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    Fossil fuel final energy consumption in Tanzania by scenario, 2018-2040

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    Oil continues to play an important role in end-use sectors, not least as a result of its use by the increasing number of buses on the road as Tanzania has a large bus fleet.

    Gas and electricity use in industry is growing strongly, especially in manufacturing industries, but in the AC, energy efficiency measures have prevented consumption from being 20% higher than current levels.

    Weo2019 Tanzania

    Despite the low access rate (37%) today, the grid represents more than half of new connections by 2030 in the AC given its existing and planned coverage.

    In the AC, around one-third of the remaining population, mainly located in sparsely populated areas far from the grid, would be best reached by stand-alone systems.

    Tanzania use of fuels and technologies for cooking by scenario, 2018-2030

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    Despite policies to promote clean cooking solutions, the number of people relying on traditional use of biomass for cooking declines from 55 million people today to 44 million in 2030 as efforts to improve access outrun by high population growth in STEPS.

    In the AC, LPG and biogas are the least-cost options for almost half of the population, with improved cookstoves the main way to extend access in rural areas.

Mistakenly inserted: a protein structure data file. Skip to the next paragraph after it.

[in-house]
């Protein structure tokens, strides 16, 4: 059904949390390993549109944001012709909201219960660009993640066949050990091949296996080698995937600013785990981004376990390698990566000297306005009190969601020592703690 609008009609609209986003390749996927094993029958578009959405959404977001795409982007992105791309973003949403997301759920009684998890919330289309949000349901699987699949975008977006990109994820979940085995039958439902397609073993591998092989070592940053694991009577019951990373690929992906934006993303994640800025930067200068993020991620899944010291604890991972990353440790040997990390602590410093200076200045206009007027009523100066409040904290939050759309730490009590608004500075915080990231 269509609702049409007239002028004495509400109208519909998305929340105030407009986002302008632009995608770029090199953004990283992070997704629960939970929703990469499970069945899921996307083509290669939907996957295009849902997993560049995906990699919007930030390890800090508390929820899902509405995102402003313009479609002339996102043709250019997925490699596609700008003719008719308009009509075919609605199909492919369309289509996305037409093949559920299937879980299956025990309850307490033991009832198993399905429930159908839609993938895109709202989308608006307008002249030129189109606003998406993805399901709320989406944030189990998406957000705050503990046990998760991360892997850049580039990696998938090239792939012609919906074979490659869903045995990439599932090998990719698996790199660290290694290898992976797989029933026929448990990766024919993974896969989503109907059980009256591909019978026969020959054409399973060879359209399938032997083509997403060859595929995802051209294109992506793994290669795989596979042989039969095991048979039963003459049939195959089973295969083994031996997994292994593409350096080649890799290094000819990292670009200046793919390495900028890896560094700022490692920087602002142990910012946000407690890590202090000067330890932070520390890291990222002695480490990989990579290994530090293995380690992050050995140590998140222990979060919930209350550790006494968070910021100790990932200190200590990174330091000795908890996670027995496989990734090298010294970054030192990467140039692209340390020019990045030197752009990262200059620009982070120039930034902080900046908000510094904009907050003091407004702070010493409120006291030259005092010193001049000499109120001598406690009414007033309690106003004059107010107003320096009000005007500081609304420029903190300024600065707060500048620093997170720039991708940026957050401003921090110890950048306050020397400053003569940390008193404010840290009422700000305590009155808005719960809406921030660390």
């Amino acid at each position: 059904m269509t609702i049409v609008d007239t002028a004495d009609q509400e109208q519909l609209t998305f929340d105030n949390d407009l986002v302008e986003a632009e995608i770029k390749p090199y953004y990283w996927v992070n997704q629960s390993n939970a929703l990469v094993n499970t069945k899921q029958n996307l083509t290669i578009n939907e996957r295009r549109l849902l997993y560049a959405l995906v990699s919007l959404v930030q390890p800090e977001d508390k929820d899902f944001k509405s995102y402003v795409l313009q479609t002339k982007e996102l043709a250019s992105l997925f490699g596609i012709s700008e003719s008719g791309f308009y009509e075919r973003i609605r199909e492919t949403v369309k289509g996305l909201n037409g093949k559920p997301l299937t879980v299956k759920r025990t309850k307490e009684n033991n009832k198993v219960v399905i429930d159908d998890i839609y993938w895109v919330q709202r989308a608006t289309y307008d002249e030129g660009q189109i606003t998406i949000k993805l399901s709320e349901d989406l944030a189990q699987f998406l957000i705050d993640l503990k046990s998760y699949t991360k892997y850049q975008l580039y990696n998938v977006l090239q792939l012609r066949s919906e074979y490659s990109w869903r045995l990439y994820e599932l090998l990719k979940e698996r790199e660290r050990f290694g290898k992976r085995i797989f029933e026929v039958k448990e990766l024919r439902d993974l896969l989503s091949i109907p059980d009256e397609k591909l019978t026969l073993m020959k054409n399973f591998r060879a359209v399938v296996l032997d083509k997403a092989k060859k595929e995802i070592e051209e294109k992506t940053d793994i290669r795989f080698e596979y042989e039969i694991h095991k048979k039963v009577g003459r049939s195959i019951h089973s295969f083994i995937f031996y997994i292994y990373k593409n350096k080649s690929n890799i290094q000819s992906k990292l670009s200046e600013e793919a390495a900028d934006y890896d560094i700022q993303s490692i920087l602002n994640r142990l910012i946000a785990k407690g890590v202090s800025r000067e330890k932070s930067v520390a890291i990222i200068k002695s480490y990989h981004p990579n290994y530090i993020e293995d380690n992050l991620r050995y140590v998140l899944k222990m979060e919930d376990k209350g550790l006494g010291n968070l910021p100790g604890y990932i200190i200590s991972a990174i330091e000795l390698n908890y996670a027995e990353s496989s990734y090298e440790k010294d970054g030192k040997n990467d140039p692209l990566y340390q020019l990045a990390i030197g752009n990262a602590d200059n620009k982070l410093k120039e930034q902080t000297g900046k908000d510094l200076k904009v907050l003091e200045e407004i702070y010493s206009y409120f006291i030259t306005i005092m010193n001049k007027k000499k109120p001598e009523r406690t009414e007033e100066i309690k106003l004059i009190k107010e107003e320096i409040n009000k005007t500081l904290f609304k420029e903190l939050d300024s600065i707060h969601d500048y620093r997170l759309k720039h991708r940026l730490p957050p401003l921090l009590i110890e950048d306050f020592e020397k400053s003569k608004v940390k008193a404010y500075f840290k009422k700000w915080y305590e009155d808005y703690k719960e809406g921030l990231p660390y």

Tanzania gas demand and production by scenario, 2010-2040

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    Tanzania oil demand and production by scenario, 2010-2040

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    Tanzania coal demand and production by scenario, 2010-2040

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    Recent large discoveries push up gas production to almost 30 bcm by 2040 in the STEPS. Existing infrastructure helps Tanzania to increase domestic gas consumption.

    Gas demand in 2040 is twice as high in the AC, helped by efforts to promote the use of gas to displace traditional biomass and by support for gas-based industries.

    Tanzania cumulative investment needs, 2019-2040

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    Almost $80 billion of cumulative energy supply investment is needed in the STEPS, with most of it being used to widen access to gas and electricity. 

    This level of investment doubles in the AC, with higher amounts of capital allocated to electricity access and networks.


    A rapid development of offshore resources would help to ensure greater availability of gas, and a robust framework to use export revenues in an effective manner would help to ensure that the country makes the most of those revenues. 

    Maintaining investment in public transport, notably in Dar es Salaam, but also in other cities and between cities and rural areas, would help to facilitate economic growth. Government should also ensure public transport is affordable for all.